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Recently, a New York District Judge ordered Mogen Circumcision Instruments of New York to pay compensatory and punitive damages totaling $10.8 million to a Florida boy and his parents following a medical instrument malfunction. Despite the instrument maker’s claims that injury arising from the use of their Mogen clamp was impossible, the boy lost a portion of his penis. This is not the first time Mogen has been at the center of a circumcision injury lawsuit. Mogen was involved in a 2007 Massachusetts lawsuit where it was forced to pay $7.5 million. In the current case, the baby lost the entire head (glans) of his penis. The judgment amount was based on the court’s determination the Mogen had to pay for both medical expenses and the years of therapy that the child will need. A copy of the article regarding the case can be found here.

Malpractice is sometimes to blame for circumcision mistakes and injuries as well. A jury in a 2009 case awarded $2.3 million to a baby and his parents after too much tissue was removed during his circumcision. Despite a nurse’s complaint of excessive bleeding, the baby’s pediatrician failed to respond; had he, the tip of the penis might have been reattached. As a result of the medical negligence, the baby lost a third of the glans of his penis. The New York jury found both the physician who performed the circumcision and the pediatrician negligent.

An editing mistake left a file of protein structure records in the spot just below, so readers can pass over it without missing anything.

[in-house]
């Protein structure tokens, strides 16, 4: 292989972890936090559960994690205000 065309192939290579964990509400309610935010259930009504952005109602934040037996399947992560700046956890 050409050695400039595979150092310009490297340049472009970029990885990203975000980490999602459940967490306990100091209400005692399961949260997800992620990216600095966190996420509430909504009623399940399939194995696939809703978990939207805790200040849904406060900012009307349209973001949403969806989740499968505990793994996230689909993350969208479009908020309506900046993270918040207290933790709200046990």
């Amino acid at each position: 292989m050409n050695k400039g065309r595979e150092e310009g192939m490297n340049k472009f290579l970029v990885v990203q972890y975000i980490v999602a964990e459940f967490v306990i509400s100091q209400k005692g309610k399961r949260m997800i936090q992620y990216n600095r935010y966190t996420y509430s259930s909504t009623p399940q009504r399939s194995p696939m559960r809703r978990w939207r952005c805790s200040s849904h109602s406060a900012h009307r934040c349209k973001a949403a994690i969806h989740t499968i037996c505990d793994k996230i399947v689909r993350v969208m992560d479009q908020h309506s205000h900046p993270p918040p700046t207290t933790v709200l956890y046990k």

As an experienced Baltimore, Maryland medical malpractice lawyer, I have handled a number of medical malpractice cases involving injured children. Many of these cases involve psychological as well as physical injury and damage. They are extremely complicated and require expertise that most general personal injury attorneys do not have. To see some of the cases I have handled, click here.

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A Minnesota jury has awarded more than $1.25 million to the family of a 21 month old boy who died due to an infected (gangrenous) appendix that a doctor failed to diagnose and treat. The family claimed that the boy was misdiagnosed on two separate occasions over four days, including the day before he died.

The family alleged that when the doctor examined the boy’s abdomen, the boy cried louder than ever, but the doctor told the boy’s father that the boy’s appendix was fine. Thus, the doctor did not order an ultrasound or CT scan which would have diagnosed the problem. The doctor then diagnosed gastroenteritis. Evidence presented at trial established that the doctor scheduled pediatric patients in 10-minute increments. Thus, the family claimed that he was too busy to give each patient the attention they needed and deserved.

The doctor’s diagnosis of influenza was made over the phone and the family was discouraged from bringing the child into the clinic to be seen. That day, the doctor’s appointment schedule showed that 45 children were scheduled to be seen, and that the doctor was behind schedule. A copy of the article regarding the case can be found here.